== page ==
Association of malaysian helicobacter pylori virulence polymorphisms with severity of gastritis and patients' ethnicity

Alfizah Hanafiah, Mohamed Ramelah, Mohd Rizal Abdul Manaf, Abdullah S. Anwar, Mohamed R. Isa

Research output: Contribution to journalArticle

11 Citations (Scopus)

Abstract

Background and aim: Polymorphisms of Helicobacter pylori cagA and vacA genes do exist and may contribute to differences in H. pylori infection and gastroduodenal diseases among races in the Malaysian population. This study was conducted to characterize the polymorphisms in H. pylori cagA and vacA in Malaysian population. Methods: A total of 110 H. pylori isolates were genotyped by PCR and sequenced for cagA and PCR-RFLP for vacA. Results: East Asian cagA was predominantly detected (64.5%), whereas vacA s1m1 and s1m2 alleles were detected in 60.9 and 37.3% of strains, respectively. A statistical association between cagA type with patients' ethnicity (p<.0001) and age group >50years old (p=027) was identified. vacA alleles showed significant association with age group >50years old (p=017) and increased neutrophil activity in gastric mucosa (p=028 and p=016 for moderate and marked activity, respectively). Further identification of vacA polymorphism revealed that 84% of strains from Malays and Indians showed one RFLP pattern (RFLP-1), whereas more than one RFLP patterns (RFLP-2, 3, 4, 5, 6, and 8) were predominantly observed in strains from Chinese (82%) (p<.0001). Increasing severity of gastric inflammation was observed in gastric mucosa infected with strains carrying RFLP-2, 3, 4, 5, and 6 (p=037). About 86.6% of H. pylori strains with East Asian cagA were vacA RFLP-2, 3, 4, 5, 6, and 8, and 88% of Western cagA strains were vacA RFLP-1 (p<.0001). Chinese and Indians are susceptible to different virulence genotypes of H. pylori, whereas Malays showed a mixed virulence genotypes. Conclusion: Marked differences in the polymorphisms of cagA and vacA were observed among strains in Malaysian population. This provides a new insight into the pathogenicity of H. pylori in multiracial population.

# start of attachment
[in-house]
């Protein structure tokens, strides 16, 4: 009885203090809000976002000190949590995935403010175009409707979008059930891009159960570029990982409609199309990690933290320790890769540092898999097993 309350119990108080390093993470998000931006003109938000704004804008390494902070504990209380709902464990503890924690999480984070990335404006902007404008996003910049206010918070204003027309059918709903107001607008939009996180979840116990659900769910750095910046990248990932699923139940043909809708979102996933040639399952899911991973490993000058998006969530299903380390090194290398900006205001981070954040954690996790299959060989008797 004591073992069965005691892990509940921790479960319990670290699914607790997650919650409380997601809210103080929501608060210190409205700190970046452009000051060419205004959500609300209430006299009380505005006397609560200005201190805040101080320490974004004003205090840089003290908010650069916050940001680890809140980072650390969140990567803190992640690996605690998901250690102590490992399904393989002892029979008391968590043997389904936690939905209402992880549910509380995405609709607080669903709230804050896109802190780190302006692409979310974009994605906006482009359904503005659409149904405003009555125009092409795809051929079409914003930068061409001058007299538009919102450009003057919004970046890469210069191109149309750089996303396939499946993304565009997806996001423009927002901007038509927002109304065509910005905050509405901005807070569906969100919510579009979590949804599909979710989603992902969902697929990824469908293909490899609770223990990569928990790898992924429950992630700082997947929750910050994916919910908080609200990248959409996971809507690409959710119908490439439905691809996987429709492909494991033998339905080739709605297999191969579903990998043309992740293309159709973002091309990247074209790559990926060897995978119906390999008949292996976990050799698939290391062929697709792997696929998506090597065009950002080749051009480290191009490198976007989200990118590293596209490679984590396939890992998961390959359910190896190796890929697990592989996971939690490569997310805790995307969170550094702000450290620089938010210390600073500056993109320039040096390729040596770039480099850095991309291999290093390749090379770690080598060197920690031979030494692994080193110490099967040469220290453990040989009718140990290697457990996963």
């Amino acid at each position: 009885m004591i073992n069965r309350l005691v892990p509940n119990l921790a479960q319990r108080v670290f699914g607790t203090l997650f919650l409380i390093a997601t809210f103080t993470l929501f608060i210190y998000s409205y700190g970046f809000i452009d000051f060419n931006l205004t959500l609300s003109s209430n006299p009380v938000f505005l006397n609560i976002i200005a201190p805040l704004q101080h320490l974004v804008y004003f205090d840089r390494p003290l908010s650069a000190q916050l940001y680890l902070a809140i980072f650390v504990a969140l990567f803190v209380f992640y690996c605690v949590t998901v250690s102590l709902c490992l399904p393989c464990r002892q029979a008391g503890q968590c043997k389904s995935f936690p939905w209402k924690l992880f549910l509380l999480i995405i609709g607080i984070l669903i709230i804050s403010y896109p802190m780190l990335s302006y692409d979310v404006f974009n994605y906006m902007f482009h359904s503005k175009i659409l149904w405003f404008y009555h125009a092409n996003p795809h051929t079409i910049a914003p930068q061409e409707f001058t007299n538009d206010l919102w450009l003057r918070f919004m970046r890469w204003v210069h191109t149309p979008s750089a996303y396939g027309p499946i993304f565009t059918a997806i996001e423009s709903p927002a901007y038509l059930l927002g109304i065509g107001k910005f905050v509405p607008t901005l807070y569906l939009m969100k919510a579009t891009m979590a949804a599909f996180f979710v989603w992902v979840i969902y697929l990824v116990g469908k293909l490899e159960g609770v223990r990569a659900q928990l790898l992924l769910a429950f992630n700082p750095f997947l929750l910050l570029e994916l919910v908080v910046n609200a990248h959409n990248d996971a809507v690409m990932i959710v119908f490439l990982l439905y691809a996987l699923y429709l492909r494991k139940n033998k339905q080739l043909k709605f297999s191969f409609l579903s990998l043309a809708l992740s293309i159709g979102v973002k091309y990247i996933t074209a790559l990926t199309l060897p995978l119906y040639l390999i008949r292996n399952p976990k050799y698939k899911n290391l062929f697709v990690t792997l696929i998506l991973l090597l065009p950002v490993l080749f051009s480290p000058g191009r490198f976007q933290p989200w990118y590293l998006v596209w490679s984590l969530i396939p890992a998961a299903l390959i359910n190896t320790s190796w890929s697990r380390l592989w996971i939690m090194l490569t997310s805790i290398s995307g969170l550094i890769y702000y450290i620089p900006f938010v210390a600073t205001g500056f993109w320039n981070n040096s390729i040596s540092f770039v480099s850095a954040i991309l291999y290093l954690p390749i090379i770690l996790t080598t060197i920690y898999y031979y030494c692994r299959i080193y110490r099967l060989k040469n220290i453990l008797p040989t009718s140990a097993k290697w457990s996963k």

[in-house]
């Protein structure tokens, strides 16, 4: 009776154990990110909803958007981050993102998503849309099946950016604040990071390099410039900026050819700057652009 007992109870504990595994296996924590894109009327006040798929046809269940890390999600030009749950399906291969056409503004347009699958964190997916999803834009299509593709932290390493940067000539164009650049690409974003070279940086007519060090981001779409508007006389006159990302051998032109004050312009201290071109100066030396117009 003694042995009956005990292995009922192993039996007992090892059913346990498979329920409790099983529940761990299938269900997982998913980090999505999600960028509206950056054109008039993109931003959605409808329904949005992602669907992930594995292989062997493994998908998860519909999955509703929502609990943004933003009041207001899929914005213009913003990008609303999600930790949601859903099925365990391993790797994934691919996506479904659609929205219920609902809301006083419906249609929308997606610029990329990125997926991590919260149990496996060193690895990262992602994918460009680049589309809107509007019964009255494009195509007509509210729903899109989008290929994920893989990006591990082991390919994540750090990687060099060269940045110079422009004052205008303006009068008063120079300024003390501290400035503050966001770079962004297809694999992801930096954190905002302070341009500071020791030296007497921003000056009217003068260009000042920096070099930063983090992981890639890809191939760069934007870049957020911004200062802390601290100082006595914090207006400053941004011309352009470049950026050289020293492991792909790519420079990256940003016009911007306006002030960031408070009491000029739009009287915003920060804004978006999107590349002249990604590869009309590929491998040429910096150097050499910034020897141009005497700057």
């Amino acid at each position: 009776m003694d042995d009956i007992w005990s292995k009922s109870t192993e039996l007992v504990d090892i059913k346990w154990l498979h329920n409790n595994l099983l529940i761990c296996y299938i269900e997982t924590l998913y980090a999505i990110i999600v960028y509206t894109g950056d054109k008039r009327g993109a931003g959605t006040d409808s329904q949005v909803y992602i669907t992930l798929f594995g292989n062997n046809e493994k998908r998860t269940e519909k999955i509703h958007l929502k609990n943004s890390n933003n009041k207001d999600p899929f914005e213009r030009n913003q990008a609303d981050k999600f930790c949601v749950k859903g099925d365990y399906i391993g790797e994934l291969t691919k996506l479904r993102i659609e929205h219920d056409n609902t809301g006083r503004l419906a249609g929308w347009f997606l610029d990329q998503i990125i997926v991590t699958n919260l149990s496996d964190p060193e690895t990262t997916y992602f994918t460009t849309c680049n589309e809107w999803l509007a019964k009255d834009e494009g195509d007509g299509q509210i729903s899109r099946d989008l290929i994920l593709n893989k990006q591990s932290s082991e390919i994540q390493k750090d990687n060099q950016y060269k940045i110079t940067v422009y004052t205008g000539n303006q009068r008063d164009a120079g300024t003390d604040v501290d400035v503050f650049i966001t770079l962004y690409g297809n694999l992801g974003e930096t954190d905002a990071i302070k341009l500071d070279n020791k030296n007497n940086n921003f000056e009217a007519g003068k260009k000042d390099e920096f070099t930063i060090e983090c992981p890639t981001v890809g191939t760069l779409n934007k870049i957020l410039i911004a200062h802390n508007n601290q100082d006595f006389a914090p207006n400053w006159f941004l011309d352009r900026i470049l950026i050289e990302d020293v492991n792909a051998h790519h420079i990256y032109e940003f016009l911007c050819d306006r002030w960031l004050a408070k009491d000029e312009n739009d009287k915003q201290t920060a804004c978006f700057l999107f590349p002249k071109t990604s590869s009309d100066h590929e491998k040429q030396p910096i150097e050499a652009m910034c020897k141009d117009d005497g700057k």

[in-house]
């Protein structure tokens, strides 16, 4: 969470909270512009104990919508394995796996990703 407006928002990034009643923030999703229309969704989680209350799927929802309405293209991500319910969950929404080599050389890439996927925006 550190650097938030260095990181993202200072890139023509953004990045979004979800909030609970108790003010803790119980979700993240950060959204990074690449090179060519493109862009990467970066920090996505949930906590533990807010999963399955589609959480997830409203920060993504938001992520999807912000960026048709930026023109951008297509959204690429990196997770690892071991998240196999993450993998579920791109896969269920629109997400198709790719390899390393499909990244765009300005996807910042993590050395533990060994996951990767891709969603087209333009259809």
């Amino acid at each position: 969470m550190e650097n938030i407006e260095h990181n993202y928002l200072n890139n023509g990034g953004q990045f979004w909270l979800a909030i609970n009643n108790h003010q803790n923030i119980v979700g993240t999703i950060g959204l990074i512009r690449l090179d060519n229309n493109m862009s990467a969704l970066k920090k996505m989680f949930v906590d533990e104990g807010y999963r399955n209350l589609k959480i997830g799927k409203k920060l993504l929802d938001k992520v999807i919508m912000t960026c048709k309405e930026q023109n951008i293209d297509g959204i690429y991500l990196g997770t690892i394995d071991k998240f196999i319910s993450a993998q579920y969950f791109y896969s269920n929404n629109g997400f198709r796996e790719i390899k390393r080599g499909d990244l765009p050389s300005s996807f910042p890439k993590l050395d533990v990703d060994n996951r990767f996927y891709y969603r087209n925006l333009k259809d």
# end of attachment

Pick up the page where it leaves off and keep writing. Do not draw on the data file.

Original languageEnglish
Pages (from-to)340-349
Number of pages10
JournalHelicobacter
Volume17
Issue number5
DOIs
Publication statusPublished - Oct 2012

Fingerprint

Gastritis
Helicobacter pylori
Restriction Fragment Length Polymorphisms
Virulence
Gastric Mucosa
Population
Alleles
Genotype
Polymerase Chain Reaction
Helicobacter Infections
Stomach
Neutrophils
Age Groups
Inflammation
Genes

Keywords

  • East Asian cagA
  • Helicobacter pylori
  • RFLP polymorphism
  • vacA allele
  • Western cagA

ASJC Scopus subject areas

  • Gastroenterology
  • Infectious Diseases

Cite this

Association of malaysian helicobacter pylori virulence polymorphisms with severity of gastritis and patients' ethnicity. / Hanafiah, Alfizah; Ramelah, Mohamed; Abdul Manaf, Mohd Rizal; Anwar, Abdullah S.; Isa, Mohamed R.

In: Helicobacter, Vol. 17, No. 5, 10.2012, p. 340-349.